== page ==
Ireland does not need Leveson-type structures


Opinion:When the political posturing over the Leveson report finishes at Westminster it will be apparent that the world of the UK press is not going to be turned upside down.

A reformed and strengthened press complaints commission will probably emerge. The Cameron-Clegg coalition will not fall on the issue. Life for editors and journalists may be slightly more uncomfortable but it will hardly be unbearable.

The princes and barons of the industry have not been sitting back awaiting their fate. They have been busy formulating counter-proposals and lobbying. Prime minister David Cameron did not take his stance against Leveson’s findings last Thursday on a sudden whim.

A meeting between Tory culture secretary Maria Miller and the national newspaper editors is scheduled for today. Miller is not having the editors in to present Leveson as a fait accompli but to tell them that they had better come up with something themselves.

What will emerge may indeed look something akin to our own Press Council. The Press Ombudsman, Prof John Horgan, appeared before Leveson in July and outlined how “the Irish model” operates. The inquiry was impressed.

But some references linking “the Irish model” and Leveson’s proposals have been misleading. Deputy prime minister Nick Clegg pointed to the Irish Press Council as an instance of the statutory underpinning of a press regulator. He had not heard complaints, he said, of a “deeply illiberal press environment across the Irish Sea”.

A comparison is not valid. What operates here differs significantly from what Leveson envisages in several respects. Leveson wants a press regulator to have power to impose fines of up to £1 million on newspapers. Our Press Council has no power to levy financial penalties.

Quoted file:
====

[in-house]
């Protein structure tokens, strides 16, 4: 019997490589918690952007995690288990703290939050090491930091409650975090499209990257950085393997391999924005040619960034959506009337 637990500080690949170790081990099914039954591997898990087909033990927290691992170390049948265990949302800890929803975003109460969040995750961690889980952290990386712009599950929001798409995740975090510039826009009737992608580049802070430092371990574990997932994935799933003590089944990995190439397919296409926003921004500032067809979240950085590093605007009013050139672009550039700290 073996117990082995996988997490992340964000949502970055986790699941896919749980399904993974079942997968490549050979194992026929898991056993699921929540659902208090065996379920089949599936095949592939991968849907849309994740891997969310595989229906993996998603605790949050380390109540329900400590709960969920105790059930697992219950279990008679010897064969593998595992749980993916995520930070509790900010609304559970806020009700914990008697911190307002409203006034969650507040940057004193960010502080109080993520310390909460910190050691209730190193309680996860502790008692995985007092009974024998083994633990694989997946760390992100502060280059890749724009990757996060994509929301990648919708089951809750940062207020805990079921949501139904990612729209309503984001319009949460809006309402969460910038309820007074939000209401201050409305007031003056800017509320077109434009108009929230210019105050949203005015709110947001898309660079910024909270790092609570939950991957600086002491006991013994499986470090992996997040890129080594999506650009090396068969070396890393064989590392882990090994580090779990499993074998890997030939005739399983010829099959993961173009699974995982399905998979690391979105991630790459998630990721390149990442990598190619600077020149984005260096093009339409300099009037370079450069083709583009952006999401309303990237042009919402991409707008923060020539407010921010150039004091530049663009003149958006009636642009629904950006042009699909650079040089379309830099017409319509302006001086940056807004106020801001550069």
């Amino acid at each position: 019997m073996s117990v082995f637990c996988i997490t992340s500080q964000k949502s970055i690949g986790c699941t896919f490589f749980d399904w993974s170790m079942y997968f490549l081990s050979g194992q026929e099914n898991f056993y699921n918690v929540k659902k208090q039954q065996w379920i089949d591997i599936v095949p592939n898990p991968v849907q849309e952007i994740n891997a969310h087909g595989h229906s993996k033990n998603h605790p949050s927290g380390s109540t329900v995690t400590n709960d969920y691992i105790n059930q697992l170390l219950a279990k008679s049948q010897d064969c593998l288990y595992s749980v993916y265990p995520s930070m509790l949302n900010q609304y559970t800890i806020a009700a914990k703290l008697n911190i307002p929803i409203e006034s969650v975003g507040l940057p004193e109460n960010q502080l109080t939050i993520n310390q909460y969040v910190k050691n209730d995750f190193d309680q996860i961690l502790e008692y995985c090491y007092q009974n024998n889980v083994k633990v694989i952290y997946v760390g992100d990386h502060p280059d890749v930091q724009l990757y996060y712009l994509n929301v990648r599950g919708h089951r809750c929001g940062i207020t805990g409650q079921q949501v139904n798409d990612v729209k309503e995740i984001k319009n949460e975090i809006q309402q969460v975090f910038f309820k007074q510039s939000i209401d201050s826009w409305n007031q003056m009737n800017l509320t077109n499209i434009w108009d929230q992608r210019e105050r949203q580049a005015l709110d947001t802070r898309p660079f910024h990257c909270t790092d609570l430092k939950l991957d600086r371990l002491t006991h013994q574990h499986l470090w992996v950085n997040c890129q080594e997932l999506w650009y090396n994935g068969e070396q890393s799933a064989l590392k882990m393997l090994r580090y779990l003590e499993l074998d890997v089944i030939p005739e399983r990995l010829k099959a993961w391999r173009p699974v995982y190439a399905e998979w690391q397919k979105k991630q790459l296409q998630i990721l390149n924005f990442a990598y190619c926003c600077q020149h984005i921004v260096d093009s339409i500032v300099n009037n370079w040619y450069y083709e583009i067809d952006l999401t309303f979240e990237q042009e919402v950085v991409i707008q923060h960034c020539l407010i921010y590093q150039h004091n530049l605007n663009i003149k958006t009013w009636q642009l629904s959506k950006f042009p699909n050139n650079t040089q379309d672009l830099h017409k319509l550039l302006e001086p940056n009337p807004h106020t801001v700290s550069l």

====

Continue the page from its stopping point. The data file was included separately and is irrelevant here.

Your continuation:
Leveson also envisages a press regulator that would be wholly independent of the newspaper industry and which would itself be supervised by Ofcom, the regulatory authority for broadcasting and telecommunications.

In contrast, the Irish Press Council is funded by the newspapers themselves and is not answerable to any other authority or to government.

Do Leveson’s proposals have any implications for us? Do they warrant any reassessment or revision of the arrangements put into place in 2008 or of the Defamation Act 2009?

The answer is probably not, and certainly not yet. It is early days but, by and large, they have proven fit for purpose.

In 2011 the ombudsman processed 343 complaints, the vast majority against national newspapers. A great swathe of what might have translated into slow and costly litigation has thus been dealt with. A great many complainants have had satisfaction without having to carry the risk of going to law.

As promoter Louis Walsh demonstrated last week, that option is there. He received an apology at the High Court and damages of €500,000 from the Sun over its coverage of Garda inquiries into a false allegation of sexual assault made against him.